This is a partial transcript from "On the Record," January 25, 2006, that has been edited for clarity.
GRETA VAN SUSTEREN, HOST: New evidence could show whether George Smith's disappearance was an accident or a violent crime. Smith vanished from his honeymoon cruise on July 5. Earlier this week, forensic scientist Dr. Henry Lee boarded the cruise ship to look for clues.
Former FBI agent Greg McCrary was hired by Royal Caribbean cruise lines, and he was on the ship while Dr. Lee conducted his experiments. Greg McCrary joins us live from Miami. Welcome, Greg.
GREG MCCRARY, FORMER FBI AGENT EMPLOYED BY ROYAL CARIBBEAN: Thank you, Greta.
VAN SUSTEREN: Greg, what did you see Dr. Henry Lee do on that ship?
MCCRARY: Well, we were together for the day, and he had his team with him, and they, in effect, did sort of what I would describe as a routine and a thorough processing of the cabin, of the balcony, and then down below on the canopy. And by that I mean a lot of measurements, a lot of physical inspection of all of that. They used chemical reagents which are designed to react when they touch blood or the presumptive presence of blood. They can react to other things, as well. They use alternate light sources, different colored lights and things to try to locate any hairs or fibers or anything like that.
We also went with them as they measured distances and times between significant locations, such as the cabin and the casino and the disco and where she was found that evening, and so forth. So that took several hours to get through all that.
VAN SUSTEREN: In terms of the chemical reagents in the cabin, looking for the -- you know, the presence of blood, or at least presumed to be blood -- the carpet is gone. That's with the FBI. So did they do it on the ceiling and on -- I mean, what were the surfaces they were checking it on?
MCCRARY: Yes, they were swabbing areas, and they used it on the surfaces, a lot on the balcony, looking in the balcony area. They used alternate light sources to develop some areas where they used a little swab. That's the other thing they did is take some swabs and then put it in and see if it was reacting.
And then, of course, down on the canopy itself, which, of course, would be no surprise if we got a positive reaction to the reagents there because we know there was blood on the canopy. So they did that. Then they used some finger paints to sort of recreate what appeared to be the stain to them.
VAN SUSTEREN: Were there any positive reactions for blood or presumed to be blood inside the cabin or on the balcony? I understand that you might expect it on the canopy, but what about the balcony or the cabin?
MCCRARY: Well, again, it's Dr. Lee's inspection. I'll let him talk to what he thought he found and what he didn't find.
VAN SUSTEREN: All right. You've had a chance to look at the Turkish police report, is that right, sir?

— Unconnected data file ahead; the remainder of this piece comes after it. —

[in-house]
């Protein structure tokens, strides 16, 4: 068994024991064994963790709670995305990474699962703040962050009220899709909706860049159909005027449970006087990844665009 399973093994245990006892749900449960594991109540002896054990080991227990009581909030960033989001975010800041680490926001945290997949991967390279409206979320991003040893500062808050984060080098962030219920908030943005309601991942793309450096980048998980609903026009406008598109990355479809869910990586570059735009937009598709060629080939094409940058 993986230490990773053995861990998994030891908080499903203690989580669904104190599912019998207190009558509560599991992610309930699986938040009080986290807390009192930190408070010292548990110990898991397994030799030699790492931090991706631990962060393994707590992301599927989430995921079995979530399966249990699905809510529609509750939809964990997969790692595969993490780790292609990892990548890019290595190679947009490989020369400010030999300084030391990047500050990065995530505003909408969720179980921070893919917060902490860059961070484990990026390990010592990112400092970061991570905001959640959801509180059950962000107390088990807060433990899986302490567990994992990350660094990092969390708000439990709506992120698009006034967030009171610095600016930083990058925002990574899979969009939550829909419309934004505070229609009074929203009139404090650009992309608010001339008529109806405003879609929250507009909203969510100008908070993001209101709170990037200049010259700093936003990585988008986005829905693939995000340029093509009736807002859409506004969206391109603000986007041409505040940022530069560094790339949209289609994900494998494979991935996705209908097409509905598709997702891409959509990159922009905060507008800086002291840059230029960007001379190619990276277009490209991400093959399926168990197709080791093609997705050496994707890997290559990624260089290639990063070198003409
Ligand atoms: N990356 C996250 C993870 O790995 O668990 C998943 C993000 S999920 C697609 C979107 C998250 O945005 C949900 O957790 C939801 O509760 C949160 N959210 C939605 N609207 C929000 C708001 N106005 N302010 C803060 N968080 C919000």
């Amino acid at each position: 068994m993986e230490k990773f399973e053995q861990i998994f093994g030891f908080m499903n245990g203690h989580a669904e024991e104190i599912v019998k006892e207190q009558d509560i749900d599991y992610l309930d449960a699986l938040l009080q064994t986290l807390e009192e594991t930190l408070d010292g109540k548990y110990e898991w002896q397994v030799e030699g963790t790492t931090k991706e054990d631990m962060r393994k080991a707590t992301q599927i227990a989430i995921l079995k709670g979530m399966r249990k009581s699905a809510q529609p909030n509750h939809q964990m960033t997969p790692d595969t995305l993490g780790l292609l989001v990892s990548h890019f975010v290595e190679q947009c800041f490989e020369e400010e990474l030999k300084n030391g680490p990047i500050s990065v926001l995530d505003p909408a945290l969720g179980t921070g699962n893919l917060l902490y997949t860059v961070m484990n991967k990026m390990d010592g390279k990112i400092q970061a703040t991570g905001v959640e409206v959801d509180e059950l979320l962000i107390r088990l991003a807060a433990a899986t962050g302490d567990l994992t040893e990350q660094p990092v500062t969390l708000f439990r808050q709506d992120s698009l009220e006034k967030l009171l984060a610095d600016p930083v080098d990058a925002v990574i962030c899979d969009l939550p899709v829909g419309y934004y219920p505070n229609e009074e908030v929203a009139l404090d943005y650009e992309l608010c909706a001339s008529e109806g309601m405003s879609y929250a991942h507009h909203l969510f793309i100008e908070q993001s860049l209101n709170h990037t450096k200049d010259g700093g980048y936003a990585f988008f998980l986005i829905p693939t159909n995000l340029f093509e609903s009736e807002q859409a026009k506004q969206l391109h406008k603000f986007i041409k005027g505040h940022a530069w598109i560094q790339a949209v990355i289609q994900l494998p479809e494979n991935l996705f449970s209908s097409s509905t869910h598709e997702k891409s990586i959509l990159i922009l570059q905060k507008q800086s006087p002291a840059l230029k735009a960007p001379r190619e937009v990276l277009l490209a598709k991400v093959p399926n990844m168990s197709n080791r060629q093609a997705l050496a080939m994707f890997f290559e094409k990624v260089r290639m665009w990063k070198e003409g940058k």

MCCRARY: That's correct. Yes.
VAN SUSTEREN: What did you learn from reading that report?
MCCRARY: Well, it's what I would say is sort of an executive summary report. It isn't a detailed report as to exactly everything that was done and how it was done, but an overview of how they processed the scene, where they found certain items. And they articulated which items they seized and recovered and treated as potential evidence. And then, of course, all that was turned over to the FBI.
VAN SUSTEREN: In looking at that executive summary, you've looked at them before, since you were at the FBI for so many years. Did you have the sense that a full and thorough investigation was done, a competent one? Is that how you'd expect it to be done?
MCCRARY: Yes. Yes, I believe it was. It certainly appeared to be reasonable and pretty thorough. The key, we always say, with the crime scene is first to recognize what could be potential evidence, then to collect it and preserve it. And it looked as though they followed that procedure and got these items and then preserved them or turned them over to the FBI.
VAN SUSTEREN: Was there any opinion in the executive summary whether this was an accident or whether this was a suicide or a homicide?
MCCRARY: No, no opinions. It was just sort of a statement of fact as to what they did, what they found, where they found it, and just that, no opinions and no editorial comments in it.
VAN SUSTEREN: Did they indicate whether or not the room looked like there had been a fight or a struggle or ransacked?
MCCRARY: No, they didn't. They didn't. No indication of that. This was just sort of a list and a brief narrative as to what they found and where they found it.
VAN SUSTEREN: In looking at that executive summary of that Turkish police report, did you have any questions that you want to ask of the Turkish police?
MCCRARY: Well, it's hard from a summary like that. In other words, as you know, Greta, this has to be integrated into the overall investigation as far as -- then we have to integrate in interviews and where people were and what they said and all of that to see what -- see if we can piece this thing all together. So that's certainly a part of the puzzle, but it's obviously not the entire puzzle itself.
VAN SUSTEREN: All right, Greg. Thank you. I hope you come back as we continue to follow this story. Thank you, Greg.
MCCRARY: I'd be delighted to. Thank you.
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